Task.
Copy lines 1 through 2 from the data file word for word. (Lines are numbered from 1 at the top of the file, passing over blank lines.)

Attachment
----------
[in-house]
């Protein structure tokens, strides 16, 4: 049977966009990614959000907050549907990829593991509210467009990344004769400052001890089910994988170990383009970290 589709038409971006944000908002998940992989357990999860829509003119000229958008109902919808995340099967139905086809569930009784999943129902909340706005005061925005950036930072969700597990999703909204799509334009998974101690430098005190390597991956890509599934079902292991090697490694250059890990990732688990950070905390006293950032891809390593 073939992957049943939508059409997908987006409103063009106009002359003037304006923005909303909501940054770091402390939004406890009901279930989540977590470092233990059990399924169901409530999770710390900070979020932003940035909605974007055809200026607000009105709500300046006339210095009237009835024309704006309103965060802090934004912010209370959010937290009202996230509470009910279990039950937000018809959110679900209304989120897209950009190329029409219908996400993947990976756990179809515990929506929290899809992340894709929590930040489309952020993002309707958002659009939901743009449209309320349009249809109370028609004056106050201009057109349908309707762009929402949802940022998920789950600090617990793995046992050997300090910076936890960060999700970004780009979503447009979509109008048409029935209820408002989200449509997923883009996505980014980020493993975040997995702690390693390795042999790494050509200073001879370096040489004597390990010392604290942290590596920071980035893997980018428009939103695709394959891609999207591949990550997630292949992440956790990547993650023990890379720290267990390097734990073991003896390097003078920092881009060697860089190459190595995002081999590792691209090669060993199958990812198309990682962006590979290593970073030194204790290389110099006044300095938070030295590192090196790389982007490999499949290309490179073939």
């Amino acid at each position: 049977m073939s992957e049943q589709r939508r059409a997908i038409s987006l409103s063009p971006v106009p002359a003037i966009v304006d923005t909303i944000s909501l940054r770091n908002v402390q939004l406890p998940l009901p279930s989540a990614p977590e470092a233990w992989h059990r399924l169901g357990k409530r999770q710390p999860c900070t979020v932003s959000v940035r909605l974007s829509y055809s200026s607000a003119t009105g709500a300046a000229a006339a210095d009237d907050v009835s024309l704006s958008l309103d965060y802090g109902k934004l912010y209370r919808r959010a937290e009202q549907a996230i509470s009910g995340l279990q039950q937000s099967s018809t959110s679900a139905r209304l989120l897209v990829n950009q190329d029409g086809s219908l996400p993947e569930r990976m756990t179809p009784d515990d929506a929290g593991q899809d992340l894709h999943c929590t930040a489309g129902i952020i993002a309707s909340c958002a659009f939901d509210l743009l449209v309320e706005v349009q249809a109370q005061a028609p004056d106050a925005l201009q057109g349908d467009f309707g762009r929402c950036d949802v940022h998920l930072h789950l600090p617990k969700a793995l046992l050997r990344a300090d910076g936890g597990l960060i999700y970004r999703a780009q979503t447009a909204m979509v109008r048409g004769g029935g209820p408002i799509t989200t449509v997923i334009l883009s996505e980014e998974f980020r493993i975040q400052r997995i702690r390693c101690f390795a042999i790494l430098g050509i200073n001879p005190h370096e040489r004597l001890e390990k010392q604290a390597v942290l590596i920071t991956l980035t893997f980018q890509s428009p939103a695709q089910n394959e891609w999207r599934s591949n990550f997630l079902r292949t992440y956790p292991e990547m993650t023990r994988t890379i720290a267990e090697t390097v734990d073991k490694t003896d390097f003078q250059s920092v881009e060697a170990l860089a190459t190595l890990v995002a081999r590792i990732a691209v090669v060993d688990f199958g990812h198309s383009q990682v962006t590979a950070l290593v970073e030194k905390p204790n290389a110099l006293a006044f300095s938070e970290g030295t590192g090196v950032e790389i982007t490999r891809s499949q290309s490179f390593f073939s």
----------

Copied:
[in-house]
């Protein structure tokens, strides 16, 4: 049977966009990614959000907050549907990829593991509210467009990344004769400052001890089910994988170990383009970290 589709038409971006944000908002998940992989357990999860829509003119000229958008109902919808995340099967139905086809569930009784999943129902909340706005005061925005950036930072969700597990999703909204799509334009998974101690430098005190390597991956890509599934079902292991090697490694250059890990990732688990950070905390006293950032891809390593 073939992957049943939508059409997908987006409103063009106009002359003037304006923005909303909501940054770091402390939004406890009901279930989540977590470092233990059990399924169901409530999770710390900070979020932003940035909605974007055809200026607000009105709500300046006339210095009237009835024309704006309103965060802090934004912010209370959010937290009202996230509470009910279990039950937000018809959110679900209304989120897209950009190329029409219908996400993947990976756990179809515990929506929290899809992340894709929590930040489309952020993002309707958002659009939901743009449209309320349009249809109370028609004056106050201009057109349908309707762009929402949802940022998920789950600090617990793995046992050997300090910076936890960060999700970004780009979503447009979509109008048409029935209820408002989200449509997923883009996505980014980020493993975040997995702690390693390795042999790494050509200073001879370096040489004597390990010392604290942290590596920071980035893997980018428009939103695709394959891609999207591949990550997630292949992440956790990547993650023990890379720290267990390097734990073991003896390097003078920092881009060697860089190459190595995002081999590792691209090669060993199958990812198309990682962006590979290593970073030194204790290389110099006044300095938070030295590192090196790389982007490999499949290309490179073939």